TODAY’S WINNER: The Mars Room

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Match Commentary

By Kevin Guilfoile & John Warner

John Warner: I think of Rachel Kushner as what I call a “honey badger” novelist, as in “honey badger really doesn’t give a shit,” which I mean as a compliment. I’ve read two Kushner books (this and The Flamethrowers), and in both cases, the connective tissue, line to line, scene to scene, chapter to chapter, seems to come straight from the author’s subconscious, rather than worrying about the reader’s experience.

Boy, that doesn’t sound like a compliment, but I admire it deeply, even more so that she’s able to pull it off. But… The Mars Room is a novel that I like much more in hindsight than I did during the reading itself. Judge Osgood’s experience of the opening several chapters perfectly captures my own. I was itchy for both context and something to happen, for some narrative strands to tie together.

As more perspectives enter the telling, I felt the story crack open and I became more invested, and by the end, I was ripping through the last 25 to 30 percent of the book. I could see a different sort of novel with Romy at the center, but that spotlight shared a little more with some of the other characters.

But of course, that’s a different book, isn’t it. By grounding the novel so completely in Romy’s experience, even when we are close to the sad-sack prison English teacher, she looms over his story, even when she isn’t present. The book I’m envisioning, a novel about these different characters latticed together, would not be The Mars Room. It would be more conventional, perhaps more accessible, but this is why Kushner is a honey badger novelist and I am not.

Ultimately, there’s an integrity that shines through in her novels that’s undeniable, which is why I think the book lingers with me and why I would’ve voted the same way as Judge Osgood.

Kevin Guilfoile: Kushner has terrific instincts as a writer. Those early chapters bounce around from time to time and place to place in a manner that is not so much stream of consciousness, but rather mirrors the way we think and remember. It all felt very familiar to me, actually. The risk she takes is in narrative momentum. You read for many pages without knowing where the story is heading (and you’re pretty surprised when it gets there), but I found the book to be excellent company along the way. If you can keep your readers entertained, they will go on a long ride with you.

It’s often tempting to imagine a novel was written in a different way and then compare the flaws of the actual book (because every novel has flaws) to the perfect, nonexistent one in your mind. As you point out, that’s unfair to the author, but it’s common in reviews, especially amateur ones. No story can hold up against that kind of scrutiny. The Mars Room is a daring novel that absolutely succeeds by its own metrics.

Can I bring up an unrelated subject just because it’s a longstanding peeve of mine and I’m curious if you or any of the Commentariat share it? I really dislike it when novels include a realistic depiction of the main character on its cover. The jacket of The Mars Room features a photo (Nan Goldin’s “Amanda in the Mirror, Berlin, 1992”) of a young woman who looks a little bit like Elisabeth Moss. As I was reading and trying to form pictures of the characters, Elisabeth Moss kept sneaking into the cast of my mind movie. One of the great pleasures of reading fiction is the reconstruction of the book’s world inside your imagination. In this way, everyone ends up reading a different novel. Except now your Romy looks just like my Romy, John, and I don’t like that. By the way, the jacket designer is Peter Mendelsund, whose work I greatly admire and I actually think the cover is terrific apart from my personal bugaboos.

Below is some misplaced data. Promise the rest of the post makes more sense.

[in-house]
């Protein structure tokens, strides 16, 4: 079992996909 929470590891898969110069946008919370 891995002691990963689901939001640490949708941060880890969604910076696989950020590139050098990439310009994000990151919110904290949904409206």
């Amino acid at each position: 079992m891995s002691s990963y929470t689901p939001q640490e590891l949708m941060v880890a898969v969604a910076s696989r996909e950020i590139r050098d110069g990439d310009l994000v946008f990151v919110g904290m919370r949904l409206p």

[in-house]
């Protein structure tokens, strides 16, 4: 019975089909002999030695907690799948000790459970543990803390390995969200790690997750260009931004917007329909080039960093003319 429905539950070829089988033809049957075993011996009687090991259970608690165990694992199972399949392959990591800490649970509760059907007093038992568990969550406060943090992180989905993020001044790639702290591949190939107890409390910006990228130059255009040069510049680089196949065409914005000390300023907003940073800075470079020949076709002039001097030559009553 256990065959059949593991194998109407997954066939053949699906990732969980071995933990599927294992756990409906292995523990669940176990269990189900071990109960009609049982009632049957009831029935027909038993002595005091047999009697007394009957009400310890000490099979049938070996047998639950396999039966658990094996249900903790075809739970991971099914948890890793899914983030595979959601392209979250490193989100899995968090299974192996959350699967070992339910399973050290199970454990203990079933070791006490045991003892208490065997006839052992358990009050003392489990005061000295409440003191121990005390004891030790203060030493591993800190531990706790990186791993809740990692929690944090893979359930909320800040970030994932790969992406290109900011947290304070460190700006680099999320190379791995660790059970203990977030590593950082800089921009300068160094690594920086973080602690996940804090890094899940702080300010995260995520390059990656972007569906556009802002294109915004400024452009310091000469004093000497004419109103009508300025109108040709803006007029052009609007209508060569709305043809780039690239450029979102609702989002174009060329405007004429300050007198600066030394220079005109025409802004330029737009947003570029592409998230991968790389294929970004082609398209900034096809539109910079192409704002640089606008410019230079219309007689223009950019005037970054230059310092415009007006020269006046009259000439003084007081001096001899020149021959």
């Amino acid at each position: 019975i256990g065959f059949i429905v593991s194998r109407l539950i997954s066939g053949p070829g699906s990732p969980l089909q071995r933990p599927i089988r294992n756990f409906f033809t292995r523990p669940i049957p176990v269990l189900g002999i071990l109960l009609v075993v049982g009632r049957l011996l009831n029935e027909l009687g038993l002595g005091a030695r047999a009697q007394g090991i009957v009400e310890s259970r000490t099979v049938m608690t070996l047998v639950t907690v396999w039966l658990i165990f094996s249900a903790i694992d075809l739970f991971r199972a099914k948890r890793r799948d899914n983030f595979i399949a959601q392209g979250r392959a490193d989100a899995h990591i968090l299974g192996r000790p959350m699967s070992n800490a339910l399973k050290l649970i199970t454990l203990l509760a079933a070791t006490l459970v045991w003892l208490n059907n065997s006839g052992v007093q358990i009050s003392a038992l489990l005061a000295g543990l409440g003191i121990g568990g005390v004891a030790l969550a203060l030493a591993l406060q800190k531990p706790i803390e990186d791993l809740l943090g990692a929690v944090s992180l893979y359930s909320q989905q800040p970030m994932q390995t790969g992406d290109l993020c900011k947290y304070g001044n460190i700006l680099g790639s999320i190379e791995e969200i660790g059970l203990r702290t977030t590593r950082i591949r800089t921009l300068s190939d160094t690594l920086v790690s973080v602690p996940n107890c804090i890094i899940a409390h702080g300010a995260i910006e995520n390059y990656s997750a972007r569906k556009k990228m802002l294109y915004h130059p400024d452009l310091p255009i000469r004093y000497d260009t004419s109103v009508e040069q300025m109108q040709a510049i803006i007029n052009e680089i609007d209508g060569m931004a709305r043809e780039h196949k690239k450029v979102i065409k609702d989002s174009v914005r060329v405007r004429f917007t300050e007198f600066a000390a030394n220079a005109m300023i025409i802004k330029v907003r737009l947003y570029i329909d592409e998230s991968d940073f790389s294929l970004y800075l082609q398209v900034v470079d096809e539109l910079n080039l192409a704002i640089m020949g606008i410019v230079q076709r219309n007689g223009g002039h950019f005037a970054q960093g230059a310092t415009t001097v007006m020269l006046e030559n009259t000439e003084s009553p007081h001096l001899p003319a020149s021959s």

Is this a thing you have ever given any thought to?

John: I gave great thought to it when the cover was being designed for my novel The Funny Man, and the original version had a full shot of a cartoon rendering of the funny man holding one of the boards they give you for your mugshot. My wife recoiled from it, saying something like “Is that what he looks like?” I hadn’t thought about it because in the book, told from his POV, he’s never really described, and the whole point is that he’s an “average white guy.” But there was something disturbing about seeing his whole visage.

The solution was to push in on the image and a crop, so you only see him mid-nose down. I think it works to convey average white guy without planting a specific seed in the reader’s mind.

This is a long way of saying, I’m with you. On the relatively rare occasion where I’ll read a book after there’s a movie version, I find my pleasure dimmed by picturing the actors and actresses as the characters. The text tells me what I need to know about how a character looks. I don’t need to be nudged along by anything else.

Kevin: The latest look at the Zombie Poll numbers has some bad news for us friends of the de La Cruz family. The House of Broken Angels does not have enough support to break into the final two, so we have to say so long to that novel. In any year, an appearance in the semifinals would constitute a good run, however, and I’m glad a novel I loved found so much support among the judges.

This means that our Zombie Round is set, as Warlight will take on debut sensation There There in tomorrow’s match. Then on Thursday, The Mars Room will face debut sensation My Sister, the Serial Killer. How about that?

Do you remember that one season of the ToB, John, where we had an in-house statistician, Andrew Seal? He was awesome. That was after only six years of the tourney, as well. Imagine all the Roosterball nuggets we could be mining today. For instance, I’m 75 percent sure we have never had two debut novels as Zombies. On the other hand, I’m 100 percent sure I’m not going to go back through 14 years of results to confirm it.

John: This would be a good trivia question for our diehard Commentariat, though because anyone can look it up, we can’t do a contest or anything. There was indeed a previous year when both Zombies were debuts. Because it’s fun, I’m not going to say which books or which year, but suffice it to say that you are 110 percent incorrect.

Everything has happened at least once in the Tournament of Books.